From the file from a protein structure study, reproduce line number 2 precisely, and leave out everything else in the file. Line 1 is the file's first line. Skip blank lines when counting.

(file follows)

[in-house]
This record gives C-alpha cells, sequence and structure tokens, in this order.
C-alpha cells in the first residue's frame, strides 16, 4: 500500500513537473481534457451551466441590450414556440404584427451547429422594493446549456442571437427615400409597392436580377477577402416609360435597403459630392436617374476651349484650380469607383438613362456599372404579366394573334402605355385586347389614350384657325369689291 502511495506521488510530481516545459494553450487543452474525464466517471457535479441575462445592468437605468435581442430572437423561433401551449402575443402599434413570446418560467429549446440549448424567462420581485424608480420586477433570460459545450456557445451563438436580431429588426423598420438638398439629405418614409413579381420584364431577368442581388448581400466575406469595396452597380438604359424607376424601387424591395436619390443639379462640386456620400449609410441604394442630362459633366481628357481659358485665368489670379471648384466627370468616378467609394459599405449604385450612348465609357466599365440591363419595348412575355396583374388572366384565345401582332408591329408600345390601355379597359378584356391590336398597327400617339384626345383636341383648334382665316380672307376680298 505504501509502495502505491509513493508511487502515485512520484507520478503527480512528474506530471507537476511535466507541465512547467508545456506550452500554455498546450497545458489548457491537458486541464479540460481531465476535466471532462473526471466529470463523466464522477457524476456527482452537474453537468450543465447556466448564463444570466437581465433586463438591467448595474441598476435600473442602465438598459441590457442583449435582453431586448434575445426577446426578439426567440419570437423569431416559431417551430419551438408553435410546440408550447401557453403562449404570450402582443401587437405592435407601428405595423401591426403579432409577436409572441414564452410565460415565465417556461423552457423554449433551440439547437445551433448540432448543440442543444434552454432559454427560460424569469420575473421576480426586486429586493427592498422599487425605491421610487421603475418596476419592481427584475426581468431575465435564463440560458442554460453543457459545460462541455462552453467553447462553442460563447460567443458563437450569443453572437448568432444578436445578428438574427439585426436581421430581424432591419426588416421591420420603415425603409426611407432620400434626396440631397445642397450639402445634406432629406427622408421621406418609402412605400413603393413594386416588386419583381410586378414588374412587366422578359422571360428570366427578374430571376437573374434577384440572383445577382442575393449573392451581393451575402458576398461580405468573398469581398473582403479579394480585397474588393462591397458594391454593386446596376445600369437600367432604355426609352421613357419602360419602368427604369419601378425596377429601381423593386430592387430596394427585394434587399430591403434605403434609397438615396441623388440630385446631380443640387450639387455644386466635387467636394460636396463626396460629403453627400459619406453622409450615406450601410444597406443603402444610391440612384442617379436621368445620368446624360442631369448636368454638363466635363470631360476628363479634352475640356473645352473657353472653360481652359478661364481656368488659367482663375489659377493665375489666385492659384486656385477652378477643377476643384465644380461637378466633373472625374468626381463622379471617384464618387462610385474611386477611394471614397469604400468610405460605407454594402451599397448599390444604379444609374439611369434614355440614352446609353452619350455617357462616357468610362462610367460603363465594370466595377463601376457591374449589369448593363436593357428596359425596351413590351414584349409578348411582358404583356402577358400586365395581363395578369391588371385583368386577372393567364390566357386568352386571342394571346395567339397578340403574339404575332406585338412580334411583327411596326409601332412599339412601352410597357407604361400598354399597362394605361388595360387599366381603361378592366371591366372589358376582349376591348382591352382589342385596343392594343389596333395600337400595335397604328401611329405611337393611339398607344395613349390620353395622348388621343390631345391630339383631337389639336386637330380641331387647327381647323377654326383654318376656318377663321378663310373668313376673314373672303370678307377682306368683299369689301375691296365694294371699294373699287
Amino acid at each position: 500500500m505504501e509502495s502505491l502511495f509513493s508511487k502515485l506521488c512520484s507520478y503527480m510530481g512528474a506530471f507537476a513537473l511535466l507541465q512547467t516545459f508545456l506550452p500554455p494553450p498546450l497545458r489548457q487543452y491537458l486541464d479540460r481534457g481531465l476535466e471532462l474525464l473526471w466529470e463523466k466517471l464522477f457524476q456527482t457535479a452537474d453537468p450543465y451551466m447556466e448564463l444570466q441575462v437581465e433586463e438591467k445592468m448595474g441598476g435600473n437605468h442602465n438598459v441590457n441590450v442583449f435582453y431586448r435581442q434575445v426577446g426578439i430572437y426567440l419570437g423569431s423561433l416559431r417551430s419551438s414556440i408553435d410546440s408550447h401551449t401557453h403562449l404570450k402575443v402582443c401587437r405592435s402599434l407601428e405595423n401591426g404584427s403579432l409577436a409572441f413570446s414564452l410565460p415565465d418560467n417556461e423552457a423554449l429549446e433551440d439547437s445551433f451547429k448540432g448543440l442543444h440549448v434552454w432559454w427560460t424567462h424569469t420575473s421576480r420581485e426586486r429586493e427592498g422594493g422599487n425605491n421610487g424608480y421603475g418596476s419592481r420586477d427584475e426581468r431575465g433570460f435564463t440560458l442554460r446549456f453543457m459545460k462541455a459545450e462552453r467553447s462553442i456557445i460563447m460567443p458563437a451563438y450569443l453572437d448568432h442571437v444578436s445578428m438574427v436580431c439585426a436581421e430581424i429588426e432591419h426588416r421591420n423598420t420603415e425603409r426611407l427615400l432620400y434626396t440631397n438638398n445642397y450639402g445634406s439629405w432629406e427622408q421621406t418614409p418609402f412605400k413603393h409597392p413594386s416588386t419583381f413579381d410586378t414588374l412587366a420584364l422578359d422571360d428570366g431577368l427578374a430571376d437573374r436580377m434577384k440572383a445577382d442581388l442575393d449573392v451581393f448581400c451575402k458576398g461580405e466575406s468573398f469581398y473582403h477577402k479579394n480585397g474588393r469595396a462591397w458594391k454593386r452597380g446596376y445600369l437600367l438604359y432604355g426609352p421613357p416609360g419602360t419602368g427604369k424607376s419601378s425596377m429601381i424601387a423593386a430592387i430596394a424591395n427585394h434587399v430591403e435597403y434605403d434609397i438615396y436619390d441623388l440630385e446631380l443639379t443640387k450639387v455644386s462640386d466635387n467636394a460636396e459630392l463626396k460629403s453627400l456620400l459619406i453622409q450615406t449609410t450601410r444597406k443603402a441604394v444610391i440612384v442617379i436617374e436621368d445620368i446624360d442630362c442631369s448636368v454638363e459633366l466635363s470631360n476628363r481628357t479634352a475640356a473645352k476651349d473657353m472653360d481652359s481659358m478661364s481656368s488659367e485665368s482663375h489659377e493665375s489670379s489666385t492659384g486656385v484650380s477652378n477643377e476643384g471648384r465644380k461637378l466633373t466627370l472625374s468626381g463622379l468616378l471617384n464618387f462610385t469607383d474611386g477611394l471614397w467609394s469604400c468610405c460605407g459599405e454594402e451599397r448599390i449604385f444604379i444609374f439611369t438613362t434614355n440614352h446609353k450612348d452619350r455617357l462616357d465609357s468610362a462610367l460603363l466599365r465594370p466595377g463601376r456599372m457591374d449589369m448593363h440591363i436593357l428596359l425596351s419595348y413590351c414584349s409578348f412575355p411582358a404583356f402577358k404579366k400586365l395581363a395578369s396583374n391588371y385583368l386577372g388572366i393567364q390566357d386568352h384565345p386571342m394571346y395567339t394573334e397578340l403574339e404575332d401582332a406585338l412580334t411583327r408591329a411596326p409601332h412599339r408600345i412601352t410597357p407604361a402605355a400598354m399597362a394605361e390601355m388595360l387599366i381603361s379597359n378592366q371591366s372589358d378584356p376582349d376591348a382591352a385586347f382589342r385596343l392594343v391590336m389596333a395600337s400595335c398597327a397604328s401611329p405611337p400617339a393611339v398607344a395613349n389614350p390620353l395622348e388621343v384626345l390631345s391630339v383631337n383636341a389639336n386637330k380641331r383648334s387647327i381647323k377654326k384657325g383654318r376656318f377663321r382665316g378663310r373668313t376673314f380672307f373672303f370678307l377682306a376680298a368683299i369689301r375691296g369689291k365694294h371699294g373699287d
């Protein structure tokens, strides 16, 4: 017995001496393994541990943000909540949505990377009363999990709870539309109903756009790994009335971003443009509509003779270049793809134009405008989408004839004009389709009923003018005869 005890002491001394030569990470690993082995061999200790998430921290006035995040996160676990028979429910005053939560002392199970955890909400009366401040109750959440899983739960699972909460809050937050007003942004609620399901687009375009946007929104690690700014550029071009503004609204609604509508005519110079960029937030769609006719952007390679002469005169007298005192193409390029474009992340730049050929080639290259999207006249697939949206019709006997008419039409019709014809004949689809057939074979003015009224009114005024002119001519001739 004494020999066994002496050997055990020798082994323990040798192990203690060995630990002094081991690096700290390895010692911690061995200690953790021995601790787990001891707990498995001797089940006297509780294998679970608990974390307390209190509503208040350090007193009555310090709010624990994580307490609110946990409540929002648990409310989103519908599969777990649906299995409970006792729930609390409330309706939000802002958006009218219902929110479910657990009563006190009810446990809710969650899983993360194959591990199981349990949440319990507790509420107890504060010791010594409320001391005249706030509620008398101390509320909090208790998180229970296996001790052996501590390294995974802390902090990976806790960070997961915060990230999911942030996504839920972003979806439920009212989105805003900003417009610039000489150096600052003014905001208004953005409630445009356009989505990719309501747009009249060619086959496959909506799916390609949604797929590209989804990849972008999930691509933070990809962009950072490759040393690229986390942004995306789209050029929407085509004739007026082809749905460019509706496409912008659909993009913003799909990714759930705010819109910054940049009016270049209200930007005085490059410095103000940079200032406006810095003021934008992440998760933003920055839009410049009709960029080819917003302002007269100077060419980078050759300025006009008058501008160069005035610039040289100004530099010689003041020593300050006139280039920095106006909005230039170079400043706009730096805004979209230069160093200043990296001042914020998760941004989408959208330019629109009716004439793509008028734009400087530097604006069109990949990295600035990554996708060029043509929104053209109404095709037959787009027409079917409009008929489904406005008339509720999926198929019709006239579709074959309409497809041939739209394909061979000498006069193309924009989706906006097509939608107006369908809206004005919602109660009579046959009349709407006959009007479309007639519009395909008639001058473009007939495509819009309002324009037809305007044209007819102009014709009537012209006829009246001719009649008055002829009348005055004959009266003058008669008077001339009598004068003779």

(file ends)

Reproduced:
This record gives C-alpha cells, sequence and structure tokens, in this order.